Thanks to all who’ve shared their feedback so far – these comments are really appreciated 😀

Cheree says:
9 June 2015

I use mine for reading emails and newsletters as well. It’s rare that I’d ever write or reply to an email on it though. I also sometimes use it for looking at Facebook and Twitter.

If you’re into tablets, you may be interested in our latest tablet speed test

*teaser: Apple doesn’t do as well as you’d expect*

I don’t see lots of Microsoft tablets in the current Best Buys table. Fortunately Which? looks at more than processor speed, as pointed out in the video.

Brian Jones says:
13 June 2015

My tablet has given my ageing hi fi system a new lease of life. I purchased a bluetooth receiver which is plugged into a spare input socket on the amplifier, paired it to my tablet and I can now fill my lounge with the sound of internet radio stations, spotify etc. Saves buying a digital or internet tuner.

michael mckee says:
14 June 2015

I’ve used an iPad for 3 years now but have replaced it with the smallest MacBook Air. With an added iPad keyboard the weight is similar, and a USB cellular stick gives me the same portability. I imagine that a Windows ultrabook would offer similar benefits.

With phones getting larger (I’m using a Nexus 5), it’s easy to check email and social media as well as doing quick research. It’s also large enough to read novels on and watch video. The tablet has fallen into a crack and been passed on to my mother.

OTH, my wife only uses her iPad and her iMac is mostly for backups.

Bernard Farrant says:
16 June 2015

My tablet – Samsung Galaxy 3 – is synced with my Kindle for reading ebooks, and I also use it to borrow books from Norfolk County Library service (via Overdrive). I’m 80, and appreciate not always having to go to the library for a book.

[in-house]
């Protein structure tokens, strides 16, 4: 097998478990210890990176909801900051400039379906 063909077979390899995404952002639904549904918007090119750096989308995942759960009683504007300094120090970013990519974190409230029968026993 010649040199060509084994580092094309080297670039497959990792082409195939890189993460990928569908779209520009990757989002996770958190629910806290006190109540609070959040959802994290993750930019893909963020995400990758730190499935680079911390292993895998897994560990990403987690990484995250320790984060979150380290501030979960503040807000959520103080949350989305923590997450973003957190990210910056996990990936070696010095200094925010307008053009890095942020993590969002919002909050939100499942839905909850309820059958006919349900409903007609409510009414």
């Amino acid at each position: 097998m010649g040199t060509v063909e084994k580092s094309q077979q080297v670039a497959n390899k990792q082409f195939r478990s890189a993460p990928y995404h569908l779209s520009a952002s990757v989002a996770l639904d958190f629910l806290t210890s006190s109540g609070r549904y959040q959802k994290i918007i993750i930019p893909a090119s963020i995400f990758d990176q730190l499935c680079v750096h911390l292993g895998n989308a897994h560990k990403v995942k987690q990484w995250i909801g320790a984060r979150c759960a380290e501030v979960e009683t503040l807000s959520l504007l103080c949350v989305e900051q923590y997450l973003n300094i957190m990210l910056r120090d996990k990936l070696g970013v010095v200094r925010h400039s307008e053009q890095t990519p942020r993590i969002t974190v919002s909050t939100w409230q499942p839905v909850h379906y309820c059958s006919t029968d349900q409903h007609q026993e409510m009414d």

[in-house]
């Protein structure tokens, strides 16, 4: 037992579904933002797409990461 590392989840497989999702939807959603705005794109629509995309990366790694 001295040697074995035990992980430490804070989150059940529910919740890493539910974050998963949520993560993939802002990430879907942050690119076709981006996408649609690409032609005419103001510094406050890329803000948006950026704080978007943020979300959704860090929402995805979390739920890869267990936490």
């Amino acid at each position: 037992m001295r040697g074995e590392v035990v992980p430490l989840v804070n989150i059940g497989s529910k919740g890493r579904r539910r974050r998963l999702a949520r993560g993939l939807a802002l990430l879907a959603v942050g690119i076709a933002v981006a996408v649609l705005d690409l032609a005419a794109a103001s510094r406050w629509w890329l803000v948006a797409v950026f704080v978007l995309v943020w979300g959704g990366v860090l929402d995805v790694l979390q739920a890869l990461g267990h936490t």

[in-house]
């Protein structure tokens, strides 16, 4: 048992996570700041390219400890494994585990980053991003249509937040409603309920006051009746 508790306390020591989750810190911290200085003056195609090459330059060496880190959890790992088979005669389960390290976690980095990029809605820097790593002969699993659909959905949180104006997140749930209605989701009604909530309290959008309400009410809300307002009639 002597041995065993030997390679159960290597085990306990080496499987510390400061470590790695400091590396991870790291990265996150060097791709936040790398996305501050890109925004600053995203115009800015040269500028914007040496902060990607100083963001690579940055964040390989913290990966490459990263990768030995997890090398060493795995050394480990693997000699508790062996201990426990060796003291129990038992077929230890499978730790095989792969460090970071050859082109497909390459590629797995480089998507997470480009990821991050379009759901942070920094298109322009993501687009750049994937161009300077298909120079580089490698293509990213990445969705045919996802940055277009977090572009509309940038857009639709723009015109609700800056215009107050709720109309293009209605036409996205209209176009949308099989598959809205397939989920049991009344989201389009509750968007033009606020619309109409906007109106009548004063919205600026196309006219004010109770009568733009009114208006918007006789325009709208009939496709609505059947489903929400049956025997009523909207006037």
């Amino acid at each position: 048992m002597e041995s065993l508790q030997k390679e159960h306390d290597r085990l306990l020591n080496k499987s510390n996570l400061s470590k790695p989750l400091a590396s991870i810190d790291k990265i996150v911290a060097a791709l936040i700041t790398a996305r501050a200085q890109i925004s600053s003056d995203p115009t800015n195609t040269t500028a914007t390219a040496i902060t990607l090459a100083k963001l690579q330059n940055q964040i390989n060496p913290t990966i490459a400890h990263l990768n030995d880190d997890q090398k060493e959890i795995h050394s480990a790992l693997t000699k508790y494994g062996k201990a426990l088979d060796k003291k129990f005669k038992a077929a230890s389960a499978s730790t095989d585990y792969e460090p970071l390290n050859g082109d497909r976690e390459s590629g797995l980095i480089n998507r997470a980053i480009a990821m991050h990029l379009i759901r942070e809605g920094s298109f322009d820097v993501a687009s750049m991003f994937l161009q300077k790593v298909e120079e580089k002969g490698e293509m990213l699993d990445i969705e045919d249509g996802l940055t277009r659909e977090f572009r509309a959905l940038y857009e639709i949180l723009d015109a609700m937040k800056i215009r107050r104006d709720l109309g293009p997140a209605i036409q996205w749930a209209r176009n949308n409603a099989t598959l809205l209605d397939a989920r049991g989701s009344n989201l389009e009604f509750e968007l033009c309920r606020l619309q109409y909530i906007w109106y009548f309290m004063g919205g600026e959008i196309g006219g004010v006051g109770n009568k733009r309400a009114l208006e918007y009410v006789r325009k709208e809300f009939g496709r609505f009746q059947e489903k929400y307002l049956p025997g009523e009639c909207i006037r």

davidck005 says:
24 June 2015

I don’t need a tablet, I use an 11.6 inch touch screen Windows 8 laptop for home and travelling, watching films on flights etc which boots up in less than 12 seconds, and a Windows 8 smartphone which has all my website bookmarks sync’d from my laptop. Tablets boot faster and have fewer problems but are frustratingly restricted.

[Hi David, we’ve tweaked your username so you’re not posting personal details. You can have a read through our commenting guidelines, here. Thanks, mods]

Mary says:
27 June 2015

I have downloaded my JW.ORG library to my tablet so no longer need to carry heavy bible and other publications to the services.

The use of tablets has good scriptural provenance. It is said that Moses had two.

It’s interesting to see that the majority of you use your tablets for multimedia purposes – Whether it’s browsing the internet, or watching films to using apps. It’s far easier to access certain things while o-the-go using the device 🙂

Roger Hayes says:
28 July 2015

Main use for my Apple iPad is emails and browsing the net, BBC being the site I use most. I use some apps but not many. I usually find that going to the website itself is better.